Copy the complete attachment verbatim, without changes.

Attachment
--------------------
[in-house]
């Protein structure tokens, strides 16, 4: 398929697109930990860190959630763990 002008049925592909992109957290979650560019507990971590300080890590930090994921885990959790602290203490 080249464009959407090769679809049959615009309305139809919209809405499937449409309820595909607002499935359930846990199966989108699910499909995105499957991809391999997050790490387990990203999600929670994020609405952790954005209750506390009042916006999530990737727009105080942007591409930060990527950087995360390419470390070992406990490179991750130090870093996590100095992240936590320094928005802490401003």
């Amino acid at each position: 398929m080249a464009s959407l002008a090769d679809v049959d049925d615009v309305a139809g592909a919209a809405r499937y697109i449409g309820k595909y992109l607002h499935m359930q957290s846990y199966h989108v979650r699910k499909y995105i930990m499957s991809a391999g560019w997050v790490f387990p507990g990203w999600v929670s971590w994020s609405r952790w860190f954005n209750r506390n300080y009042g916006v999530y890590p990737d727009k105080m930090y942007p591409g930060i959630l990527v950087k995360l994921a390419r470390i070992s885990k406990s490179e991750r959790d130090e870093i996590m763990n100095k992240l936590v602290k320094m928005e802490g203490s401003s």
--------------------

[in-house]
């Protein structure tokens, strides 16, 4: 398929697109930990860190959630763990 002008049925592909992109957290979650560019507990971590300080890590930090994921885990959790602290203490 080249464009959407090769679809049959615009309305139809919209809405499937449409309820595909607002499935359930846990199966989108699910499909995105499957991809391999997050790490387990990203999600929670994020609405952790954005209750506390009042916006999530990737727009105080942007591409930060990527950087995360390419470390070992406990490179991750130090870093996590100095992240936590320094928005802490401003």
């Amino acid at each position: 398929m080249a464009s959407l002008a090769d679809v049959d049925d615009v309305a139809g592909a919209a809405r499937y697109i449409g309820k595909y992109l607002h499935m359930q957290s846990y199966h989108v979650r699910k499909y995105i930990m499957s991809a391999g560019w997050v790490f387990p507990g990203w999600v929670s971590w994020s609405r952790w860190f954005n209750r506390n300080y009042g916006v999530y890590p990737d727009k105080m930090y942007p591409g930060i959630l990527v950087k995360l994921a390419r470390i070992s885990k406990s490179e991750r959790d130090e870093i996590m763990n100095k992240l936590v602290k320094m928005e802490g203490s401003s």